kāye balis tasya mahā-vibhūteḥ
sahartvig-ācārya-sadasya etat
dadarśa viśvaṁ tri-guṇaṁ guṇātmake
kāye—in the body; baliḥMahārāja Bali; tasya—of the Personality of Godhead; mahā-vibhūteḥ—of that person who is equipped with all wonderful opulences; saha-ṛtvik-ācārya-sadasyaḥ—with all the priests, ācāryas and members of the holy assembly; etat—this; dadarśa—saw; viśvam—the whole universe; tri-guṇam—made of three modes of material nature; guṇa-ātmake—in that which is the source of all such qualities; bhūta—with all the gross material elements; indriya—with the senses; artha—with the sense objects; āśaya—with mind, intelligence and false ego; jīva-yuktam—with all the living entities.
Bali Mahārāja, along with all the priests, ācāryas and members of the assembly, observed the Supreme Personality of Godhead’s universal body, which was full of six opulences. That body contained everything within the universe, including all the gross material elements, the senses, the sense objects, the mind, intelligence and false ego, the various kinds of living entities, and the actions and reactions of the three modes of material nature.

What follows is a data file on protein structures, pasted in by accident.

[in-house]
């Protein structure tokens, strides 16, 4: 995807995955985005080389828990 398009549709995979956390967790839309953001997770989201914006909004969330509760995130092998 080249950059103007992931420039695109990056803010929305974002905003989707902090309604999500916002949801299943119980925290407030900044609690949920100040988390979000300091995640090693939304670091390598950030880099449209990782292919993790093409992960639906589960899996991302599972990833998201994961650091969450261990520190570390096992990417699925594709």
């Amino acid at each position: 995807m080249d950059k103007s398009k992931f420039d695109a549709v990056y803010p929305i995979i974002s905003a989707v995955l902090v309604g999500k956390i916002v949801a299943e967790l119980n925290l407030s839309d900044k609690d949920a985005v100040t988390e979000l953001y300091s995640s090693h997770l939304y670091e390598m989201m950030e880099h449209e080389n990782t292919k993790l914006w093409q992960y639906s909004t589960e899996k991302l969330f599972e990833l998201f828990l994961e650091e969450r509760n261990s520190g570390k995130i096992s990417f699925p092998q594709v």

In Bhagavad-gītā, the Supreme Personality of Godhead says, ahaṁ sarvasya prabhavo mattaḥ sarvaṁ pravartate: [Bg. 10.8] Kṛṣṇa is the origin of everything. Vāsudevaḥ sarvam iti: [Bg. 7.19] Kṛṣṇa is everything. Mat-sthāni sarva-bhūtāni na cāhaṁ teṣv avasthitaḥ: everything rests in the body of the Lord, yet the Lord is not everywhere. Māyāvādī philosophers think that since the Supreme Personality of Godhead, the Absolute Truth, has become everything, He has no separate existence. Their philosophy is called advaita-vāda. Actually, however, their philosophy is not correct. Here, Bali Mahārāja was the seer of the Personality of Godhead’s universal body, and that body was that which was seen. Thus there is dvaita-vāda; there are always two entities—the seer and the seen. The seer is a part of the whole, but he is not equal to the whole. The part of the whole, the seer, is also one with the whole, but since he is but a part, he cannot be the complete whole at any time. This acintya-bhedābheda—simultaneous oneness and difference—is the perfect philosophy propounded by Lord Śrī Caitanya Mahāprabhu.

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